Angela Workman-Stark, Associate Professor, Organizational Behavior, and Applied Project Coordinator with AU Faculty of Business recently attended the Diversity Works Summit in New Zealand where she spoke about diversity in the workplace. You can read the full article that was featured in the NZ Herald here or below.
Conscious and unconscious bias needs to be recognised before diversity in the workplace can be achieved, Angela Workman-Stark says.
Having spent more than two decades in the Royal Canadian Mounted Police, Workman-Stark stepped down from her role as chief superintendent to implement an organisation-wide action plan to change the culture of the police force.
She has been visiting New Zealand as part of the Diversity Summit, held in Auckland last week, and working with New Zealand organisations to share her learnings.
As part of her speech, Workman-Stark discussed the challenge of building inclusive and diverse culture in organisations and particularly in industries that tended to be more exclusionary or “hypermasculine” such as the police force.
“Policing tends to be very hypermasculine and one of the key issues has also been that by its nature it’s very reactionary,” Workman-Stark said.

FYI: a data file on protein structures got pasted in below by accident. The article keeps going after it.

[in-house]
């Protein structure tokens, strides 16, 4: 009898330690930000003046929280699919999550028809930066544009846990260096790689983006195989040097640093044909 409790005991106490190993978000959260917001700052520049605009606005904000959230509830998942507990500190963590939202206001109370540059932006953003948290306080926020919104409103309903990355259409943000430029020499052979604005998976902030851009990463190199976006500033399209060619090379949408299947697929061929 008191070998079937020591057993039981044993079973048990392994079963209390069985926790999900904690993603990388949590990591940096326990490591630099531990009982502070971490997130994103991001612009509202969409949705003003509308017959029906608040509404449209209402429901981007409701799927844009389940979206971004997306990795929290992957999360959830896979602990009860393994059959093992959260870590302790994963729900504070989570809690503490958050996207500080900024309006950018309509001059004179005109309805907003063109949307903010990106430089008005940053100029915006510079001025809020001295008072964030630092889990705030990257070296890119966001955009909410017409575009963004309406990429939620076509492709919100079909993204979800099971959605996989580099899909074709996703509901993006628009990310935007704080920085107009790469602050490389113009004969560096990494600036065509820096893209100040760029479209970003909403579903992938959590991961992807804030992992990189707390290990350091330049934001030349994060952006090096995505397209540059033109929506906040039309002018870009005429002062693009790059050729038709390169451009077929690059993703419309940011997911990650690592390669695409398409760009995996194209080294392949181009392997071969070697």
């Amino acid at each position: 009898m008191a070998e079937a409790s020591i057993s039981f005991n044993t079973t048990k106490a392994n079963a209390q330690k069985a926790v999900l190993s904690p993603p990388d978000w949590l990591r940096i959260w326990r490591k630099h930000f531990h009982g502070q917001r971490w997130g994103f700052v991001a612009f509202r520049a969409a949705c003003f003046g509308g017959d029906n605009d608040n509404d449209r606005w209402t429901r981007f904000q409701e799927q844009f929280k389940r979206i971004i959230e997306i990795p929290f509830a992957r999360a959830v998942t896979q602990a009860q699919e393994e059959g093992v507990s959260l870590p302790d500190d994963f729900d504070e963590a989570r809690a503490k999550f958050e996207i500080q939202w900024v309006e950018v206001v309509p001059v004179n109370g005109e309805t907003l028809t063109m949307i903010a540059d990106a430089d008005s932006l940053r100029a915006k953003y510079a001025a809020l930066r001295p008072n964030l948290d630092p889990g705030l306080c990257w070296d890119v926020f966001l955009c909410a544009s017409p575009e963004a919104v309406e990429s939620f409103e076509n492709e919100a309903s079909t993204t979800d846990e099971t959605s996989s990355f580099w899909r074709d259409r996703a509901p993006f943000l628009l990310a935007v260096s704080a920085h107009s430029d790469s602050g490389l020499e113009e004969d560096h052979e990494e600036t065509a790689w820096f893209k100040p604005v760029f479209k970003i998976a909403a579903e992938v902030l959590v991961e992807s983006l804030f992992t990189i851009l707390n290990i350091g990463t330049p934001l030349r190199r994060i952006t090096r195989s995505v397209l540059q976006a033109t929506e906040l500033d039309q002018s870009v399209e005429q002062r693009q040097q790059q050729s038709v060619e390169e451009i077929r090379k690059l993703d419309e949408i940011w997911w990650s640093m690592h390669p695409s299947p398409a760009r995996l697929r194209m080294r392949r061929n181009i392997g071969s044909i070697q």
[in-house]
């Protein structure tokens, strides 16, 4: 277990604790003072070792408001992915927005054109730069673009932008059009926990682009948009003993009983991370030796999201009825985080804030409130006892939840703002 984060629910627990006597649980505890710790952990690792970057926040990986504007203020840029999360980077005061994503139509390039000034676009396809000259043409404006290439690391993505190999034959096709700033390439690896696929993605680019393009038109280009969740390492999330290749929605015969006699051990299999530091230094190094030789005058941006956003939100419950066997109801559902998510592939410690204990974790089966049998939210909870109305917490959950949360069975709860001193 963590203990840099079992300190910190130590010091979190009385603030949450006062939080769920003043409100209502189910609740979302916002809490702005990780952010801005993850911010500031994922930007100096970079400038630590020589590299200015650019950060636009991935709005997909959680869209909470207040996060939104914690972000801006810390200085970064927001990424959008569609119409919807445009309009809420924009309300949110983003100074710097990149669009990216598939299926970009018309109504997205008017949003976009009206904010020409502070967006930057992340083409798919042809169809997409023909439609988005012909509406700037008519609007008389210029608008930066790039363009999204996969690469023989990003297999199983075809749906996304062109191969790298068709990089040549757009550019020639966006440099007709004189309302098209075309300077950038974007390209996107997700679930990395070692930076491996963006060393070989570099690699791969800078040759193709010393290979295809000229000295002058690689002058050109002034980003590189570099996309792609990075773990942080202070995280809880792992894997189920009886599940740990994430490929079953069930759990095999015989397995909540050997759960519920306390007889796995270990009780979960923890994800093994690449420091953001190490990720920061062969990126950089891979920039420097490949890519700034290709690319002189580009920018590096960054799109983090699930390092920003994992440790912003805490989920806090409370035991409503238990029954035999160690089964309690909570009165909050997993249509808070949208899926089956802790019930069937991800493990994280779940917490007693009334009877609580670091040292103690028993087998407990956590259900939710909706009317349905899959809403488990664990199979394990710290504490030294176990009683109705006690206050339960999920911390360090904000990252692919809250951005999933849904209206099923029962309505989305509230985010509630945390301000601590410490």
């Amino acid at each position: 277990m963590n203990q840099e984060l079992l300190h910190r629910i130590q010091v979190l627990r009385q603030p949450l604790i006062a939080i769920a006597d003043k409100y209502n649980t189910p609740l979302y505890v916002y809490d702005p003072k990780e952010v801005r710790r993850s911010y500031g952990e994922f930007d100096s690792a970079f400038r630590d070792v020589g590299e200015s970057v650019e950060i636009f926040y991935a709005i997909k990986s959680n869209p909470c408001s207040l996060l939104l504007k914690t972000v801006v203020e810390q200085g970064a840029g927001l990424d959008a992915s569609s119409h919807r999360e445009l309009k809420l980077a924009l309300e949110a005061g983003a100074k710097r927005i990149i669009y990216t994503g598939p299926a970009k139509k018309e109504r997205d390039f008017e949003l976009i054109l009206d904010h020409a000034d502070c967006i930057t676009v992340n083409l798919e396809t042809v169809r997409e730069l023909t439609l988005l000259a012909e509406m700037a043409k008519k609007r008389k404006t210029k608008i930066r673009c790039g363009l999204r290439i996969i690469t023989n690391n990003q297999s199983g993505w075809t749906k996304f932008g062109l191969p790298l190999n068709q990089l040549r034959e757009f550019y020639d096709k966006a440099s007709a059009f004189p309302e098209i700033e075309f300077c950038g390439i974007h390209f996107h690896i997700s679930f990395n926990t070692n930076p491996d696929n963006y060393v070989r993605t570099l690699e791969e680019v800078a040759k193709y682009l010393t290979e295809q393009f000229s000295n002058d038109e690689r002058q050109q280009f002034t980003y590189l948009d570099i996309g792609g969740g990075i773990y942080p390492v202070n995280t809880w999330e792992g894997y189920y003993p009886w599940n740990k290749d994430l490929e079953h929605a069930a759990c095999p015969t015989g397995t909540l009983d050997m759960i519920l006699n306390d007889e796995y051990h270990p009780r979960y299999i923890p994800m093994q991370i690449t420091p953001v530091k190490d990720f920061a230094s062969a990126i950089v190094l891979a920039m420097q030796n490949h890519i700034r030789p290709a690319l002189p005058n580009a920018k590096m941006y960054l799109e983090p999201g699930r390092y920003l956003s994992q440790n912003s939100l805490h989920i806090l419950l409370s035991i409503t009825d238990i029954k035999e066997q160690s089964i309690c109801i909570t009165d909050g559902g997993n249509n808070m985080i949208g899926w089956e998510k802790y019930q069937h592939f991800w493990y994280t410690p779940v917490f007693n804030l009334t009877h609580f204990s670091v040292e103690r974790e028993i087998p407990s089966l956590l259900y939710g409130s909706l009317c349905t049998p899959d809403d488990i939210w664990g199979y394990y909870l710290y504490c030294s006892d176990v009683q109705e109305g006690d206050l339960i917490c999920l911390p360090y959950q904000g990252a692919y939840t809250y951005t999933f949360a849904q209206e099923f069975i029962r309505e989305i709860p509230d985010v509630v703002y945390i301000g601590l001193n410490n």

“The general first instinct is to look at something and say, well is it discrimination or bullying or harassment or whatever, and then make an action plan rather than dealing with the root of the issue,” she said.
“The answer is to understand the perceptions of people and their conscious and unconscious biases – and that’s the starting point.”
Changing the view towards inclusiveness and diversity in the workplace was multi-faceted according to Workman-Stark, who said it involved looking at everything from an organisations demographic makeup, to its policy and practice.
Part of her role in Canada had also involved changing how the police department viewed itself.
“In policing there is very much a focus on proving masculinity – proving you’re strong and powerful and don’t show emotion or weakness,” Workman-Stark said.
“But there is a cost to that, either with officers not coming forward to show they have post traumatic stress disorder or other challenges, and also where people who don’t fit this mould become isolated. So it’s looking at how organisations work to overcome that.”
Sharing stories around this had helped, but she said organisations needed to be open about the rationale for change and highlight the benefits of having a diverse workforce.
Source: New Zealand Herald
Writer: Holly Ryan